ON THE PROSPECT FOR PEACE IN THE SOUTHERN AFRICAN REGION

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CURRENT AFFAIRS UNIT, RADIO KWARA, ILORIN

PROGRAMME: NEWS COMMENTARY

DATE OF BROADCAST: 16/9/88 AT 1810 HOURS

WRITER: LANRE KAWU

The recent visit to Mozambique, by the South African State President, Pieter Botha, represents another piece, in the complicated jig-saw puzzle of Southern African politics. The visit, which was a fence-mending effort, to save whatever was left of the Nkomati Accord of 1984, came in the wake of the dramatic turn of events of the past few months in the region. The most definitive development, has been the four-party talks between Cuba, Angola, South Africa and the United States, for a peace settlement in South Western Africa. It is hoped that the talks, and subsequent ceasefire agreement, would pave the way for the implementation of the United Nations Resolution 435, for Namibia’s Independence.

In a move calculated to present a peace-loving image, the South African racist regime, invited television cameras, reporters and journalists to the Namibian-Angolan border, to watch its troops’ withdrawal from the Angolan front into Namibia. A lot of factors can be deduced, to explain the recent development in Southern Africa. In 1979, at a conference with representatives of big business interests, in Johannesburg, President Botha unfolded his plan for a so-called “Peace and Prosperity” in the region. It would be realised in what he termed a “Constellation of Southern African States (CONSAS)”.

As conceived by apartheid’s policy makers, CONSAS would pass through three phases. The first would entail the emergence of a loose-group, bounding together South Africa, the Bantustans, and possibly, Malawi. The second phase of the CONSAS concept, envisages the incorporation of the other states of the region, excluding Mozambique and Angola; while the last phase would lead to the “octopus-like” catchment of states as far afield, as Zaire. The objective of CONSAS ran along two tracks: the politico-military and the economic. In its first track, the effort was to build a protective shield around South Africa, which has become so vulnerable, with the onslaught of the forces of national liberation in Mozambique, Angola and Zimbabwe. At the economic angle, South Africa was weaving a matrix that would bind the states together, for the sake of its own advanced capitalist economy. The logic here, is that of a collective form of neo-colonialism.

We must remember that the concept of a constellation of Southern African States, was meant to be pursued as an aspect of a regional policy. This was the TOTAL ONSLAUGHT or TOTAL STRATEGY national security doctrine of the fascist regime. It roots lie in a White Paper on Defence, which Botha had presented as Defence Minister in 1977. While South Africa intensified its aggression against the Frontline States, including the sponsoring of such bandit gangs like RENAMO in Mozambique and UNITA in Angola, it was at the same time, working towards an economic strangulation of these countries.

In response, the Frontline States created the Southern African Development Coordination Conference (SADCC) and so rendered an aspect of the South African policy unworkable. Similarly, the intensification of the armed struggle by the ANC and SWAPO, showed that the South African regime was no longer the determinant of developments in Southern Africa. The present moves for peace in Southern Africa, have their roots also, in the world-wide isolation of the racist regime. The divestment movement in the United States and the EEC countries, have redounded to the detriment of the South African economy.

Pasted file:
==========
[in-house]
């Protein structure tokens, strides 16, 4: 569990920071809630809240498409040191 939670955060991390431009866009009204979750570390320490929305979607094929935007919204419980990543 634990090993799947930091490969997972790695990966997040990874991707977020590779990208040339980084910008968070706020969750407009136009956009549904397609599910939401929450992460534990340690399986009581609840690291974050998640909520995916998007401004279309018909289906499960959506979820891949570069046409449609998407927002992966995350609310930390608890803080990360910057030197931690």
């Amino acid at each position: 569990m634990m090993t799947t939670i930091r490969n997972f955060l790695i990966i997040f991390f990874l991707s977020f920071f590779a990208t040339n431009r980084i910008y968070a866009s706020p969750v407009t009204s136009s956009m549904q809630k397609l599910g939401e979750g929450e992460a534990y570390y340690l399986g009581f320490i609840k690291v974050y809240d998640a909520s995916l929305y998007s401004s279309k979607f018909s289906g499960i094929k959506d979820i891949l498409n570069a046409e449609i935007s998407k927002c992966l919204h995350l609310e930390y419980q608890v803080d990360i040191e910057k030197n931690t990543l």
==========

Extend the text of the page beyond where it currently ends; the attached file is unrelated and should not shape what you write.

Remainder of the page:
While the efforts of President Botha to tinker with “petty” apartheid has incensed the right-wing Afrikaaners it has proved unable to satisfy the yearnings of the Black majority for genuine freedom and democracy. Caught between the vice of a right-wing challenge to the dominance of the Nationalist Party and the hammer of the national liberation movement, the government of South Africa, has suddenly discover the vocation of peace-making.

But perhaps the most telling blow the regime has suffered is the emergence of the Angola Army and Airforce as, perhaps, the strongest in Africa today. The years of South African occupation of parts of Angola hardened the patriotic resolve of the Angolans, to throw out the racists from their homeland. At Cuito Cunavale, the South African Defence Forces, were faced with well-coordinated Angolan defences and subsequent counter-attack, which resulted in major losses and casualties, on the part of the South African elite forces.

The fact that the Reagan administration, a well-known backer of the racist regime was also on the way out, with the prospects of a hostile Dukakis Presidency, also facilitated the moves for peace in the Southern Africa region. Can the South African regime be trusted to abide by genuine agreements? Only time will tell. But even if its track record is clearly unfavourable, the present situation has clearly shifted in favour of the peace forces. Southern Africa will know peace. However, the peoples of the region would do well to keep their arms by their side, until the day the apartheid monster is finally beheaded.

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